None of this makes LBJ any less a player. LBJ is the best player of his generation. Hall of Fame penthouse with Kareem/Jordan/Wilt/EJ/Bird/Oscar/Russell? he takes pre-season pretty indifferently, takes personal days off in-season and then there's this. Plus he walked into a turn-key situation NBA-wise. I think that Kobe has missed the playoffs, too. These guys get their own tier with Hakeem, Ewing, Iverson, Karl Malone and Barkley, which isn't bad company. Of this lot, LBJ might be top dog though Kobe has more rings, Malone's stats are in important areas somewhat better, and Hakeem produced head-and-shoulders the very best basketball of any of 'em when he had all of his game working.

Pete Zievers

Sam: It is what LeBron brings on himself with some of those pronouncements. I guess part is getting swept up in that, but one thing with Jordan was he never declared himself better than greats. I remember when Julius Erving came to Chicago Stadium for the last time in what the media was calling a passing of the torch. Jordan was gracious in suggesting no one would do the things Dr. J did. It's somewhat inaccurate, of course, to compare the eras since Jordan the season he was hurt made the playoffs with a 30-win team (and then scored 63 in the playoffs and was swept). I'm sure the Lakers would have made the playoffs if LeBron didn't miss a month hurt and then sabotage the rest of the season with the Anthony Davis gambit, which he likely wouldn't have if he didn't get hurt and desperate. This is one debate that is never ending. But will anyone ever believe in 20 years either was better than Zion?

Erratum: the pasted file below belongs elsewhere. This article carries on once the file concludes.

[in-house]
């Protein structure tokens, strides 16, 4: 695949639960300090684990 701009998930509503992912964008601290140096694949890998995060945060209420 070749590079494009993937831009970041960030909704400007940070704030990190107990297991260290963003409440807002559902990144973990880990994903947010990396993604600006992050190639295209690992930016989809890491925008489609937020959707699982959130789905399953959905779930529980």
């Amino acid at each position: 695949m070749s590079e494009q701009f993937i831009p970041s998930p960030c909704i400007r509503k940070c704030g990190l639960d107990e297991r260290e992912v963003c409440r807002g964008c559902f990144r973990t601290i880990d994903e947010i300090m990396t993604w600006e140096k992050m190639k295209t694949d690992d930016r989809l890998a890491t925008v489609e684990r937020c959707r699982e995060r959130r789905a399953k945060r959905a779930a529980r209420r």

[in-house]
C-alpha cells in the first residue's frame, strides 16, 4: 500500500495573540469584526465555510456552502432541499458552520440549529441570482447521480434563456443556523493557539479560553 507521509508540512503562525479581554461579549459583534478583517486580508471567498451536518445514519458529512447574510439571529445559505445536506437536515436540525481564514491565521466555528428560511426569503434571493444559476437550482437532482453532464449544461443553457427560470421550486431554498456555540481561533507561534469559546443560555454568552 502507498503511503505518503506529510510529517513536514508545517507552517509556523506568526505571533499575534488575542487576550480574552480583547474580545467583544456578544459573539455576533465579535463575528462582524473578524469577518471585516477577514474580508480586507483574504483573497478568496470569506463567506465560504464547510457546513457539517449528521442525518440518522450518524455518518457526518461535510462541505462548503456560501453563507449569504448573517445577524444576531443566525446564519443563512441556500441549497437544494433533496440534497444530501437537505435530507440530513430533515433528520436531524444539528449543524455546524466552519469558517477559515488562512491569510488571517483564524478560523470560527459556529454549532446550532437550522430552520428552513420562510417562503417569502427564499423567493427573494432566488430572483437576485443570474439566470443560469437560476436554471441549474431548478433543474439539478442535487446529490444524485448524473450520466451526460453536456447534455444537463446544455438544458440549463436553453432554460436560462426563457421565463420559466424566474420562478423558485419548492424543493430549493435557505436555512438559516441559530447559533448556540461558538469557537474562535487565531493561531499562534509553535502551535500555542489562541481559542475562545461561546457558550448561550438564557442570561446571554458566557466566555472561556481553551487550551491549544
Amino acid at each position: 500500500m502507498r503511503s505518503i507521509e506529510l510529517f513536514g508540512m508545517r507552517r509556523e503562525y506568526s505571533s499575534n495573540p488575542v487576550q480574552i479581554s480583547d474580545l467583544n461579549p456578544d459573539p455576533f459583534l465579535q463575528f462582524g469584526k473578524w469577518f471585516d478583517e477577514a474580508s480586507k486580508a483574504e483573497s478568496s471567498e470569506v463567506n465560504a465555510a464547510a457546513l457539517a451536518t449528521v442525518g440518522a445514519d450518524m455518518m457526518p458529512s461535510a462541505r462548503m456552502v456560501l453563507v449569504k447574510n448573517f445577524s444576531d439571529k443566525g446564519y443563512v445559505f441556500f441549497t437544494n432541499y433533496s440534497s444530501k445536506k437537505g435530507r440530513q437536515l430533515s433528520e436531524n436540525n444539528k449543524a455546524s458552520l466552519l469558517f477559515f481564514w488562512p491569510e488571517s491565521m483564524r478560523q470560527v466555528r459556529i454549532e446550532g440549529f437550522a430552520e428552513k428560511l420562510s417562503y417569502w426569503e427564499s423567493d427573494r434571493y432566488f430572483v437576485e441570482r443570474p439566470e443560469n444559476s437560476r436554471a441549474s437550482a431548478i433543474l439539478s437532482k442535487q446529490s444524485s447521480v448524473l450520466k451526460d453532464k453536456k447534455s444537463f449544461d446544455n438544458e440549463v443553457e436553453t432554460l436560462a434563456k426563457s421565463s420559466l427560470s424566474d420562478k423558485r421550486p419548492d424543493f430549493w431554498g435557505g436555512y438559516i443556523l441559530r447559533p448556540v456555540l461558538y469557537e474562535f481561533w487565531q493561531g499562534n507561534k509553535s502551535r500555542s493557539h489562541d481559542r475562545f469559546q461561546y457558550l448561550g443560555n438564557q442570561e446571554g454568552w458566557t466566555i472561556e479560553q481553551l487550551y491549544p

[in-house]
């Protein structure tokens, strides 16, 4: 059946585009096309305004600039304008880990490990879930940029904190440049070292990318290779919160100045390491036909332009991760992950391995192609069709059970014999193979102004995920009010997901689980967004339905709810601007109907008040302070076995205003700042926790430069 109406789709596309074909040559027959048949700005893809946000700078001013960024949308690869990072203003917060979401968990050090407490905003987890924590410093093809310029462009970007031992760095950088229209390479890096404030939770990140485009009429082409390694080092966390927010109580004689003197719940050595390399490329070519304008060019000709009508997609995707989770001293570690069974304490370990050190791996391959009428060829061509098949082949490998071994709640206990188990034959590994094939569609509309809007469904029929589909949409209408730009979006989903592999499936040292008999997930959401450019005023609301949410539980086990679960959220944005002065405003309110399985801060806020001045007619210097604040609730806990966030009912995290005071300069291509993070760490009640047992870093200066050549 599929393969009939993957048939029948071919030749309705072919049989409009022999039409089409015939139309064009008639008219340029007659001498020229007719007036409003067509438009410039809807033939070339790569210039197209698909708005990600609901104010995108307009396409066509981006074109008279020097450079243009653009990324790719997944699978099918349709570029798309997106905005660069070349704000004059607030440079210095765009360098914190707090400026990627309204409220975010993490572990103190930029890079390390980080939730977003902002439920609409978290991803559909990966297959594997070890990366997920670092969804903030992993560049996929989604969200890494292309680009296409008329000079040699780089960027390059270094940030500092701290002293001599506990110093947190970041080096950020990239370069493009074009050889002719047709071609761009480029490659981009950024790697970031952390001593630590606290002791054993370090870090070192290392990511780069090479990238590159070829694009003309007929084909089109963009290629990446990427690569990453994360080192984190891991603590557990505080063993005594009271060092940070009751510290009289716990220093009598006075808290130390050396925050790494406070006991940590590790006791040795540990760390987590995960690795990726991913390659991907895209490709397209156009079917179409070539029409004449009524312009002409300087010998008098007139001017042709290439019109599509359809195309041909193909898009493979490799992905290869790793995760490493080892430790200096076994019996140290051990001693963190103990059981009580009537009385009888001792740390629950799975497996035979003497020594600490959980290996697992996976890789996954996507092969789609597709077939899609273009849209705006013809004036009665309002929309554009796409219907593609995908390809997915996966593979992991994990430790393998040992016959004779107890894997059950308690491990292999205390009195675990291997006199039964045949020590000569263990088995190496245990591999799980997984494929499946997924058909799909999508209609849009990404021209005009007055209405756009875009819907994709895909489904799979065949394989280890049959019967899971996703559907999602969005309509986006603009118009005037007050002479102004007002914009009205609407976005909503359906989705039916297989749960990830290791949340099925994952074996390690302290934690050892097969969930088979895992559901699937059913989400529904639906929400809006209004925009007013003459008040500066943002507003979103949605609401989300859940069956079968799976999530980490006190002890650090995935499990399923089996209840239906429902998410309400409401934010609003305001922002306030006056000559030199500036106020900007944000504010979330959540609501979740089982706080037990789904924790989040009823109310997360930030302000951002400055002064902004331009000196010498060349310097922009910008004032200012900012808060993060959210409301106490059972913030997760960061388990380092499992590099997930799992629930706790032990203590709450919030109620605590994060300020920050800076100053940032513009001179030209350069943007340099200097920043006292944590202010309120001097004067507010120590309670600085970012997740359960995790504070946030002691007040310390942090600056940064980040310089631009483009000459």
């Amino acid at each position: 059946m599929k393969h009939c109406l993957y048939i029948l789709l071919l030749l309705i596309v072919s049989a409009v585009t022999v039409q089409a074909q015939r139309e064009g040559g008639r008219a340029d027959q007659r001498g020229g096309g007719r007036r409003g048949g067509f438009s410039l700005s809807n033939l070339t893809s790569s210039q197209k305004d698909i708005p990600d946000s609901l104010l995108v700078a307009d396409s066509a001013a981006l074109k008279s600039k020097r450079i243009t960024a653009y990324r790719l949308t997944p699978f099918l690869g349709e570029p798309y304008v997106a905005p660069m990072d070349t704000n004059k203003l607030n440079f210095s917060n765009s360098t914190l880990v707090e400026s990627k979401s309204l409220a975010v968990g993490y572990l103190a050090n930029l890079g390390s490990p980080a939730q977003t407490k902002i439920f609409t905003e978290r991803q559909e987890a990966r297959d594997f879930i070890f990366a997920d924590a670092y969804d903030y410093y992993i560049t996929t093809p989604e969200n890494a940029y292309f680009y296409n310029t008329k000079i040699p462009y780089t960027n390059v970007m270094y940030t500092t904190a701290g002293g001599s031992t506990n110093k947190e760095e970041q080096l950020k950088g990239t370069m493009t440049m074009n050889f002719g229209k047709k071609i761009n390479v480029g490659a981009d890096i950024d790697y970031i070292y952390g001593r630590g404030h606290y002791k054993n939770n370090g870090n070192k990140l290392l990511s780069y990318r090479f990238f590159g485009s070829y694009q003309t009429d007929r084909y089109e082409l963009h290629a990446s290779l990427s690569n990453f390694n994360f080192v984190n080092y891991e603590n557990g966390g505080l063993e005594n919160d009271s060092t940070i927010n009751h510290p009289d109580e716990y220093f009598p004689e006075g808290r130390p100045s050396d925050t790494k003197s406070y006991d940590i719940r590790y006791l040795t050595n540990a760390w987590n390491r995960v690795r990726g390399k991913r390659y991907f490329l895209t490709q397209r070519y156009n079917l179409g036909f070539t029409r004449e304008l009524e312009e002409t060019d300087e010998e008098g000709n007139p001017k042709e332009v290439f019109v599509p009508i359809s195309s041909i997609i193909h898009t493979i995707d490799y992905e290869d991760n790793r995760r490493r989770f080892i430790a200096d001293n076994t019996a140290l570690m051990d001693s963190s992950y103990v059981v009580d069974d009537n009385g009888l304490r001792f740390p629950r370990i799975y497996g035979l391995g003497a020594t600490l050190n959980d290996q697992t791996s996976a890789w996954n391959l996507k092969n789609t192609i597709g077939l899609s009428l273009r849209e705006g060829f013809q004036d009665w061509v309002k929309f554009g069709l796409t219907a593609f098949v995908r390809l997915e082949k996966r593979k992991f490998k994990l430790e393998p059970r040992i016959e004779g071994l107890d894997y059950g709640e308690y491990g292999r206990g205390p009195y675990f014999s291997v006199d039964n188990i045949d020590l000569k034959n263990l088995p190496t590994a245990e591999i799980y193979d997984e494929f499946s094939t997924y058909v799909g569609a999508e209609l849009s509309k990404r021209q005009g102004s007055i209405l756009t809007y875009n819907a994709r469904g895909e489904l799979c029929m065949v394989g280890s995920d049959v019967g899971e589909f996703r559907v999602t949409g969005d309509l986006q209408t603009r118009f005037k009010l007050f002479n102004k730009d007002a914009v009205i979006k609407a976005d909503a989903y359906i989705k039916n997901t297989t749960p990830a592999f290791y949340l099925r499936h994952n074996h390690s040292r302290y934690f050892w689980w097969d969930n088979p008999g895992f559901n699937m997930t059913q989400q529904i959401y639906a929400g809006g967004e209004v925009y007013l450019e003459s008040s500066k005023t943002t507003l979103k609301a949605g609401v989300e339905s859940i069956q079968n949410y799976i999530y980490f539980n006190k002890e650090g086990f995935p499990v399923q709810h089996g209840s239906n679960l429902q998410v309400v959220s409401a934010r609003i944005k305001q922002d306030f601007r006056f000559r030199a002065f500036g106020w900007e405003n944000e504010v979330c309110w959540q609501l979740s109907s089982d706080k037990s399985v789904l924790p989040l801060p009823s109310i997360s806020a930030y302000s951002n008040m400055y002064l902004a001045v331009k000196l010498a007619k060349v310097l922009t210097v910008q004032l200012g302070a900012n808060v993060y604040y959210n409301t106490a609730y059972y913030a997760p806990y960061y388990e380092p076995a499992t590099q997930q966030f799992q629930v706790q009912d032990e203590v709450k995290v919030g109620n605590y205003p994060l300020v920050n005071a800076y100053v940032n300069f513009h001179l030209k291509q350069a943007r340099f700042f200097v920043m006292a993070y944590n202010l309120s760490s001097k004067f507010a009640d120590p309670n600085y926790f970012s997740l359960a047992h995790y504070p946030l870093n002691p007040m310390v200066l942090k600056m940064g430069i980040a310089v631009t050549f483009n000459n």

Kobe Bryant #24 of the Los Angeles Lakers handles the ball against Tim Duncan #21 of the San Antonio Spurs on February 19, 2016 at STAPLES Center in Los Angeles, California.